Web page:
From this beginning, daguerreotypy was also employed in cataloguing, in exquisitely grotesque detail, any number of deforming physical ailments confounding Victorian doctors. Contorted limbs, lesions and cancerous bumps provide morbid fascination as representative instances of medical and record through daguerreotypes.
The current paparazzi cult of celebrity is reflected in the vast array of portraits from actors and popular figures. Jenny Lind and Lola Montez, respectively a singer and a dancer, may have had their careers bolstered—or indeed wholly founded—on the strength of the gorgeous daguerreotypes of them and the lithographs copied from these, but they are overwhelmed by the star of this show. Edwin Forrest, an actor from the 1850s, was renowned for his portrayals of theater’s great heroic figures, and his huge twelve-inch-by-ten-inch daguerreotype reflects in faithful detail that summation of his character. Huge and hulking, his portrait seems to extend beyond the planar surface to surreally three-dimensional proportions and his face, slightly jowled and obstinate, demands nothing short of rapt attention. He must have been a commanding bull of a thespian.
Aside from the clinical and the stern, selections from “Curious and Ingenious” also demonstrate moments of tangible pathos. Head-shots of Louis Agassiz’s African slaves were initially taken to aid in the Harvard philanthropist’s desire to “prove the existence of a separate human species,” but now, the delicate, minute plates reveal something more. Viewed frontally and in profile, his four slaves exude a mournful yet dignified air. It becomes clear the torment and strain that incarcerated life has wracked on their bodies, but still, their strength is plainly evident in their sullen faces and sunken eyes. Surprisingly, there is nothing of anger or resentment, just a sense of resignation to fate, and this lamentable acceptance of reality simply makes their emotive power that much more heart-rending and painful to behold.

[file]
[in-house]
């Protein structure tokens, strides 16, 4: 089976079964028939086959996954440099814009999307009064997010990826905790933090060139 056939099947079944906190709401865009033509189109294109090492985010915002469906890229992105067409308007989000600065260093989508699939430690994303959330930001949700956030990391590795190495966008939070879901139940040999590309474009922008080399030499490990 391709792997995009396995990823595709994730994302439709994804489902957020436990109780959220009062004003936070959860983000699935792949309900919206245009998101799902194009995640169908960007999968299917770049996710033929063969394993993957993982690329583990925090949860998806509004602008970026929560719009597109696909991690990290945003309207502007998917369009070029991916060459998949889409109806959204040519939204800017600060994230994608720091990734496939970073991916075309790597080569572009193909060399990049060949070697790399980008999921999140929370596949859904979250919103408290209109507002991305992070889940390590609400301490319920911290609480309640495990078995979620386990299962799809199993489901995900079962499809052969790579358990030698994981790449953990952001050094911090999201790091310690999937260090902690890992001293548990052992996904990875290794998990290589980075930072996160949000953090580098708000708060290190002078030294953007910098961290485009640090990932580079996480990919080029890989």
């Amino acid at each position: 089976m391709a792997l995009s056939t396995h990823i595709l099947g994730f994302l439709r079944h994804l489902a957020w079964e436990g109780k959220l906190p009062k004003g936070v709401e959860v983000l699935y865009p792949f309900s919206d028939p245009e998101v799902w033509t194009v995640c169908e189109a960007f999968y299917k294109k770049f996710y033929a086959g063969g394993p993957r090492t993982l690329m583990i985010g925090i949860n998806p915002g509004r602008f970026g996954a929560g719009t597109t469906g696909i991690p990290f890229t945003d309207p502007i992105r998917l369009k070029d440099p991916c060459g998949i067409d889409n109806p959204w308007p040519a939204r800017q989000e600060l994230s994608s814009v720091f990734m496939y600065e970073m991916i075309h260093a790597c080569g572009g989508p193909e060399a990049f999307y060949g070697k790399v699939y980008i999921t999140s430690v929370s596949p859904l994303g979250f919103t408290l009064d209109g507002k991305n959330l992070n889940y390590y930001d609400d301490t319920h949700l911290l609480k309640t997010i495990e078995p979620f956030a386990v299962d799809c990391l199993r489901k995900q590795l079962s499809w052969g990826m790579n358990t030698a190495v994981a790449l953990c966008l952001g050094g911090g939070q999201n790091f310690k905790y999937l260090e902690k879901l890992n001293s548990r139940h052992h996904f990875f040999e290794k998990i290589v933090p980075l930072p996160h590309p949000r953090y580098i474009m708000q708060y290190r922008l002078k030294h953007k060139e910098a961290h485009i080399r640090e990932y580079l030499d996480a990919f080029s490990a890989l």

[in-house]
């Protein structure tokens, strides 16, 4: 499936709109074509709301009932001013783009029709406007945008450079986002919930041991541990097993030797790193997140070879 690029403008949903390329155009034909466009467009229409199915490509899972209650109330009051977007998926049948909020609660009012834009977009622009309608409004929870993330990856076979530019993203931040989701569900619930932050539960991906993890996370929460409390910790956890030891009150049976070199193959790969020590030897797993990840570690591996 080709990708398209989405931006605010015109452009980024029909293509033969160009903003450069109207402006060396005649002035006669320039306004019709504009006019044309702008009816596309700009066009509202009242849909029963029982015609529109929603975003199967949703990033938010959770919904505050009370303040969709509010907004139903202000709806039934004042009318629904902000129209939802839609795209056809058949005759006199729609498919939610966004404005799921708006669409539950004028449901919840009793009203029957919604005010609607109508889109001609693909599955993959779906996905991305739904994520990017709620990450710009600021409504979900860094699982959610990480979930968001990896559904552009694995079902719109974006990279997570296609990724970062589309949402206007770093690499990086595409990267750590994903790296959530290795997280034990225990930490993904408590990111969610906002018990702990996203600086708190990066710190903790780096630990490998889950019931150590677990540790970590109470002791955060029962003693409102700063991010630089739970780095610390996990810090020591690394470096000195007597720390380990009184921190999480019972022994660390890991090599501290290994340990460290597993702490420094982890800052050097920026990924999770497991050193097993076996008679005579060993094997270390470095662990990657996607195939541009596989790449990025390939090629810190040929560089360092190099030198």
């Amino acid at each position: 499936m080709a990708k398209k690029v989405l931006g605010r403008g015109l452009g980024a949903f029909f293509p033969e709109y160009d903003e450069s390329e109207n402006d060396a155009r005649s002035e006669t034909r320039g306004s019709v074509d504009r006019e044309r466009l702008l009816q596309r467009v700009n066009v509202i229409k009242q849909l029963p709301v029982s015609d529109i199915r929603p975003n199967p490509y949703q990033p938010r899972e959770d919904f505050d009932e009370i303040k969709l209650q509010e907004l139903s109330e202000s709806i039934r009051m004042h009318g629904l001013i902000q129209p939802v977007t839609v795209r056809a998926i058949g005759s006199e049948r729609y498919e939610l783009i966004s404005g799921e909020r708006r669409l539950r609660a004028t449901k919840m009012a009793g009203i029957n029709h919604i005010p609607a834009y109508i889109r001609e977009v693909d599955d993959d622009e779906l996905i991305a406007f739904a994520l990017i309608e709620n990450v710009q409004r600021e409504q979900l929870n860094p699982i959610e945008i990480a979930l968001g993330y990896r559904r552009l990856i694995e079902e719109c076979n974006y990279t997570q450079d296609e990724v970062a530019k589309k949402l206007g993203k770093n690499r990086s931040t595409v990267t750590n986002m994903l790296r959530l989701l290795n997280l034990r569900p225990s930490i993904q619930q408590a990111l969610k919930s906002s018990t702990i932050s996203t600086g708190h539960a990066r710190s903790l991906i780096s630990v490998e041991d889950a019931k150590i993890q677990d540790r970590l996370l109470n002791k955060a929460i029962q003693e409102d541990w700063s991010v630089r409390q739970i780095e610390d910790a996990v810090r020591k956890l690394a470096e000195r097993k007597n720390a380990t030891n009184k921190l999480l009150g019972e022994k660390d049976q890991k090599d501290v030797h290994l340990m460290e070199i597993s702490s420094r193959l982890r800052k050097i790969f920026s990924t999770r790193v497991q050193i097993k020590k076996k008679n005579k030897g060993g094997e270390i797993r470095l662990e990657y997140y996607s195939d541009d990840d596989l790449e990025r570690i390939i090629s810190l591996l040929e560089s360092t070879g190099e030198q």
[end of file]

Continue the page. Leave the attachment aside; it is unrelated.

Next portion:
Despite the numerous compelling aspects of daguerreotypy, the Fogg exhibit also unconsciously reveals the art form’s limitations. Given the need for subject stillness, daguerreotypes obviously cannot capture action, and this realization is perhaps no more acutely realized in plates from the Harvard Theater Collection. In the 1860s, attempts were made to represent and immortalize college’s dramatic theater productions. It was certainly a worthwhile goal, but its execution ultimately falls short of any merit beyond strict documentation. The scenes portrayed ultimately feel forced and contrived; granted, photography is somewhat of an artifice itself, but in these instances, doubly so. Frozen fight scenes captured in daguerreotypes lack animated force and physical drive, and vignettes depicting cooing lovers have been robbed of amorous depth. It becomes clear that daguerreotypes are best left to focus on static portraiture.
Daguerreotypy may be an antiquated art of a simpler age, but for its complexity and breathtaking artistry, the technique certainly warrants attention in the here and now.
a curious and ingenious art
Reflections on Daguerreotypes at Harvard
Through April 13, 2002
Fogg Art Museum